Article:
Over time, I have tried and found several methods that are helpful to pull me out of a rut. If you experience ruts too, whether as a working professional, a writer, a blogger, a student or other work, you will find these useful. Here are 12 of my personal tips to get out of ruts:

1. Work on the small tasks.

When you are in a rut, tackle it by starting small. Clear away your smaller tasks which have been piling up. Reply to your emails, organize your documents, declutter your work space, and reply to private messages.

Whenever I finish doing that, I generate a positive momentum which I bring forward to my work.

2. Take a break from your work desk.

Get yourself away from your desk and go take a walk. Go to the washroom, walk around the office, go out and get a snack.

Your mind is too bogged down and needs some airing. Sometimes I get new ideas right after I walk away from my computer.

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3. Upgrade yourself

Take the down time to upgrade yourself. Go to a seminar. Read up on new materials (#7). Pick up a new language. Or any of the 42 ways here to improve yourself.

The modern computer uses different typefaces because Steve Jobs dropped in on a calligraphy class back in college. How’s that for inspiration?

4. Talk to a friend.

Talk to someone and get your mind off work for a while.

Talk about anything, from casual chatting to a deep conversation about something you really care about. You will be surprised at how the short encounter can be rejuvenating in its own way.

5. Forget about trying to be perfect.

If you are in a rut, the last thing you want to do is step on your own toes with perfectionist tendencies.

Just start small. Do what you can, at your own pace. Let yourself make mistakes.

Soon, a little trickle of inspiration will come. And then it’ll build up with more trickles. Before you know it, you have a whole stream of ideas.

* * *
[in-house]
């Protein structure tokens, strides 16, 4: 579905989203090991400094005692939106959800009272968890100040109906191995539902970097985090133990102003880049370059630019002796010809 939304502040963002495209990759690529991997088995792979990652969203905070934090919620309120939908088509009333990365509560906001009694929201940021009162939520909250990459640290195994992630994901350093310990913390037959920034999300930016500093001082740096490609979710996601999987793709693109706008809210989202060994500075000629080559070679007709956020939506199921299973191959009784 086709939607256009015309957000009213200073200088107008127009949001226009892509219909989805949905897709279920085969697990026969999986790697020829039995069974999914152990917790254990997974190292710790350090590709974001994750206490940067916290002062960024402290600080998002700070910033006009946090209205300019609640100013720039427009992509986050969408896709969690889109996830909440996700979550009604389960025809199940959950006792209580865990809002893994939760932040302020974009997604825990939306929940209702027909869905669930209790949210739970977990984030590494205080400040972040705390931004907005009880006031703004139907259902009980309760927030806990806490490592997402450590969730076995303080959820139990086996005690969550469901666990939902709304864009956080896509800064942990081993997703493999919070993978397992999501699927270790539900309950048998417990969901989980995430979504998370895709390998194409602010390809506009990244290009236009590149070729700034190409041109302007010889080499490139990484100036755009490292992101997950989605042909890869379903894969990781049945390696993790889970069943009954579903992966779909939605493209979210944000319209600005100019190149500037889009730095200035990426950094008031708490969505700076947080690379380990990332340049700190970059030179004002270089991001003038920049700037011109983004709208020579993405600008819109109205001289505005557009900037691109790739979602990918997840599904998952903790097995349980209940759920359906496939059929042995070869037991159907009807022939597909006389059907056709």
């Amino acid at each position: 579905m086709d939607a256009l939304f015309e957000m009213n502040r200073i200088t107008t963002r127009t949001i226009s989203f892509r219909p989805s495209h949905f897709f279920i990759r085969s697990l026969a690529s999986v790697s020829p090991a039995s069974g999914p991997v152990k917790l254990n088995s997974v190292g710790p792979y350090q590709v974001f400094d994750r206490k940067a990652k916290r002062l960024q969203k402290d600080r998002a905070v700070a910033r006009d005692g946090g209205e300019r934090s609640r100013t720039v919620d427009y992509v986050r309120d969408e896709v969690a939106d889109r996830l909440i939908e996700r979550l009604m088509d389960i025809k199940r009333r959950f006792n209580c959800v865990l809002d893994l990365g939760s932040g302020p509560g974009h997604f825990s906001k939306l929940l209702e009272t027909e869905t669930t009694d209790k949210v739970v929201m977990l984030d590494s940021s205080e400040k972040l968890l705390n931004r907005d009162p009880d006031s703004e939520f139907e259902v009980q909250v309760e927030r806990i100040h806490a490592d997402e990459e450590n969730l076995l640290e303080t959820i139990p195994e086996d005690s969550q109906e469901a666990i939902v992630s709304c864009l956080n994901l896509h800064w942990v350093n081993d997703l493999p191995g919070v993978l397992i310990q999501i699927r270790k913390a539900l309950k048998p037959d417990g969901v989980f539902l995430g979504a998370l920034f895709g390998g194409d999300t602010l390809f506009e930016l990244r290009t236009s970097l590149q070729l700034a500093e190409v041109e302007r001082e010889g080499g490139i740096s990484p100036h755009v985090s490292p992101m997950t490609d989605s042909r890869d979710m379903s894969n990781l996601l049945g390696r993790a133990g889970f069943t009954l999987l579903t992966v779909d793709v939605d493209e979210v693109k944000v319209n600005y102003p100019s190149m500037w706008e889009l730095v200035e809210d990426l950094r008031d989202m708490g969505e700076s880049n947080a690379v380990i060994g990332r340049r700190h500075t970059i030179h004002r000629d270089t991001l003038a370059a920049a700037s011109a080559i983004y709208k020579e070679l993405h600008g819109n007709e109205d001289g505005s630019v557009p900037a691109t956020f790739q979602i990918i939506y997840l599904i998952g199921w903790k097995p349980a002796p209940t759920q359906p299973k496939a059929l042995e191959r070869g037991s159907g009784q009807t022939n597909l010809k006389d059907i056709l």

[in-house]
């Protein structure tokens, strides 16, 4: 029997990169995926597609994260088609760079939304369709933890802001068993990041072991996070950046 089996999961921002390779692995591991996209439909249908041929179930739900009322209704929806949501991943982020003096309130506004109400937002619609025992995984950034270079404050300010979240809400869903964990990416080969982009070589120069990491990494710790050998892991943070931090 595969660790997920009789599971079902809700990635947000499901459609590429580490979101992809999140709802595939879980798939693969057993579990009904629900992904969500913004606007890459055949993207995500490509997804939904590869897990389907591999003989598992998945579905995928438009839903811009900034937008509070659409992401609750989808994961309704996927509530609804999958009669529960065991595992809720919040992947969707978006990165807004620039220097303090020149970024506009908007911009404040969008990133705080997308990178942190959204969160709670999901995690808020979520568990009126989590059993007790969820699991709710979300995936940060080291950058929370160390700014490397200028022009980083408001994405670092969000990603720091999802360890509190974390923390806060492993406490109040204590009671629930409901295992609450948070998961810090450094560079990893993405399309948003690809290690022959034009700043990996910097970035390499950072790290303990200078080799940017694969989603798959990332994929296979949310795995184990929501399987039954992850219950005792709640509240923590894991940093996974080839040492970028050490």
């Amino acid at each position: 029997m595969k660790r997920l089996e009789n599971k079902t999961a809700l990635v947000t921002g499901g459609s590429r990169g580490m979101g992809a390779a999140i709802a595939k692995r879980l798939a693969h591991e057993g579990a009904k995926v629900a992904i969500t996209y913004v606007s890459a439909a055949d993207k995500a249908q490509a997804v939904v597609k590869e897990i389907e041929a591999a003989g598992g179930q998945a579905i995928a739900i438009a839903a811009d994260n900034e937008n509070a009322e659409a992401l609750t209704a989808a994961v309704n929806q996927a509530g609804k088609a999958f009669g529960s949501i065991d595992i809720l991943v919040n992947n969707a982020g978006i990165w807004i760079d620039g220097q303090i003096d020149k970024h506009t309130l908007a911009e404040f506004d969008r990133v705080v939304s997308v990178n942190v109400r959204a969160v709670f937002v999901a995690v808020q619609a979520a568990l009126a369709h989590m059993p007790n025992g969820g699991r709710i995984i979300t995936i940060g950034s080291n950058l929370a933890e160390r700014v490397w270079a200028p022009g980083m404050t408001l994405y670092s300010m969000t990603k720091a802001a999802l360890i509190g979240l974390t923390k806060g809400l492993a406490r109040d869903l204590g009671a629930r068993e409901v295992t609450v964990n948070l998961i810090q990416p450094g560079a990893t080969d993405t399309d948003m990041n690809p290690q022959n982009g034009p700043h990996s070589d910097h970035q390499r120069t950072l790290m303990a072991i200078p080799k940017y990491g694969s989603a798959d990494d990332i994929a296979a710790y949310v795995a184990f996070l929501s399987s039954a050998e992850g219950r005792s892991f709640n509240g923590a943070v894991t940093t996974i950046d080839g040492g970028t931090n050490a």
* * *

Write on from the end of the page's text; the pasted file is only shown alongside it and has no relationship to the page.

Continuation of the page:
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6. Paint a vision to work towards.

If you are continuously getting in a rut with your work, maybe there’s no vision inspiring you to move forward.

Think about why you are doing this, and what you are doing it for. What is the end vision in mind?

Make it as vivid as possible. Make sure it’s a vision that inspires you and use that to trigger you to action.

7. Read a book (or blog).

The things we read are like food to our brain. If you are out of ideas, it’s time to feed your brain with great materials.

Here’s a list of 40 books you can start off with. Stock your browser with only the feeds of high quality blogs, such as Lifehack.org, DumbLittleMan, Seth Godin’s Blog, Tim Ferris’ Blog, Zen Habits or The Personal Excellence Blog.

Check out the best selling books; those are generally packed with great wisdom.

8. Have a quick nap.

If you are at home, take a quick nap for about 20-30 minutes. This clears up your mind and gives you a quick boost. Nothing quite like starting off on a fresh start after catching up on sleep.

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9. Remember why you are doing this.

Sometimes we lose sight of why we do what we do, and after a while we become jaded. A quick refresher on why you even started on this project will help.

What were you thinking when you thought of doing this? Retrace your thoughts back to that moment. Recall why you are doing this. Then reconnect with your muse.

10. Find some competition.

Nothing quite like healthy competition to spur us forward. If you are out of ideas, then check up on what people are doing in your space.

Colleagues at work, competitors in the industry, competitors’ products and websites, networking conventions.. you get the drill.

11. Go exercise.

Since you are not making headway at work, might as well spend the time shaping yourself up.

Sometimes we work so much that we neglect our health and fitness. Go jog, swim, cycle, whichever exercise you prefer.

As you improve your physical health, your mental health will improve, too. The different facets of ourselves are all interlinked.

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Here’re 15 Tips to Restart the Exercise Habit (and How to Keep It).

12. Take a good break.

Ruts are usually signs that you have been working too long and too hard. It’s time to get a break.

Beyond the quick tips above, arrange for a 1-day or 2-days of break from your work. Don’t check your (work) emails or do anything work-related. Relax and do your favorite activities. You will return to your work recharged and ready to start.

Contrary to popular belief, the world will not end from taking a break from your work. In fact, you will be much more ready to make an impact after proper rest. My best ideas and inspiration always hit me whenever I’m away from my work.

Take a look at this to learn the importance of rest: The Importance of Scheduling Downtime

More Resources About Getting out of a Rut

Featured photo credit: Joshua Earle via unsplash.com